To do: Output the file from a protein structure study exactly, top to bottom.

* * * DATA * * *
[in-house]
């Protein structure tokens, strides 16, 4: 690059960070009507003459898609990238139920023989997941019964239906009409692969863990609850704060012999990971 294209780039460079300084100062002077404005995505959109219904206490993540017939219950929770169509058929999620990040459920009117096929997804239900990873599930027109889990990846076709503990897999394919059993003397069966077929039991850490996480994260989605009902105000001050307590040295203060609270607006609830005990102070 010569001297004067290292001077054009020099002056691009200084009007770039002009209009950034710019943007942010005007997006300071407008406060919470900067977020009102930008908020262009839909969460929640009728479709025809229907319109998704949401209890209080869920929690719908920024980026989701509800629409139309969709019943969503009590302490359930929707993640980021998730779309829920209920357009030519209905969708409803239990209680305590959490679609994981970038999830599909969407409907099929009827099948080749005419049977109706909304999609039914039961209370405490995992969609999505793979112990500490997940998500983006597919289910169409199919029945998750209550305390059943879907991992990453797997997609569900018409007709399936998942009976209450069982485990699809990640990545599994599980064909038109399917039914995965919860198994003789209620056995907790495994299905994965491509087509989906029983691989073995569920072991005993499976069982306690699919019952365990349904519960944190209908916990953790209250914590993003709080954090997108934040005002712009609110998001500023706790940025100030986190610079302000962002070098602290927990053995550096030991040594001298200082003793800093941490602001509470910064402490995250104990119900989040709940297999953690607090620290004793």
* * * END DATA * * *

[in-house]
């Protein structure tokens, strides 16, 4: 690059960070009507003459898609990238139920023989997941019964239906009409692969863990609850704060012999990971 294209780039460079300084100062002077404005995505959109219904206490993540017939219950929770169509058929999620990040459920009117096929997804239900990873599930027109889990990846076709503990897999394919059993003397069966077929039991850490996480994260989605009902105000001050307590040295203060609270607006609830005990102070 010569001297004067290292001077054009020099002056691009200084009007770039002009209009950034710019943007942010005007997006300071407008406060919470900067977020009102930008908020262009839909969460929640009728479709025809229907319109998704949401209890209080869920929690719908920024980026989701509800629409139309969709019943969503009590302490359930929707993640980021998730779309829920209920357009030519209905969708409803239990209680305590959490679609994981970038999830599909969407409907099929009827099948080749005419049977109706909304999609039914039961209370405490995992969609999505793979112990500490997940998500983006597919289910169409199919029945998750209550305390059943879907991992990453797997997609569900018409007709399936998942009976209450069982485990699809990640990545599994599980064909038109399917039914995965919860198994003789209620056995907790495994299905994965491509087509989906029983691989073995569920072991005993499976069982306690699919019952365990349904519960944190209908916990953790209250914590993003709080954090997108934040005002712009609110998001500023706790940025100030986190610079302000962002070098602290927990053995550096030991040594001298200082003793800093941490602001509470910064402490995250104990119900989040709940297999953690607090620290004793």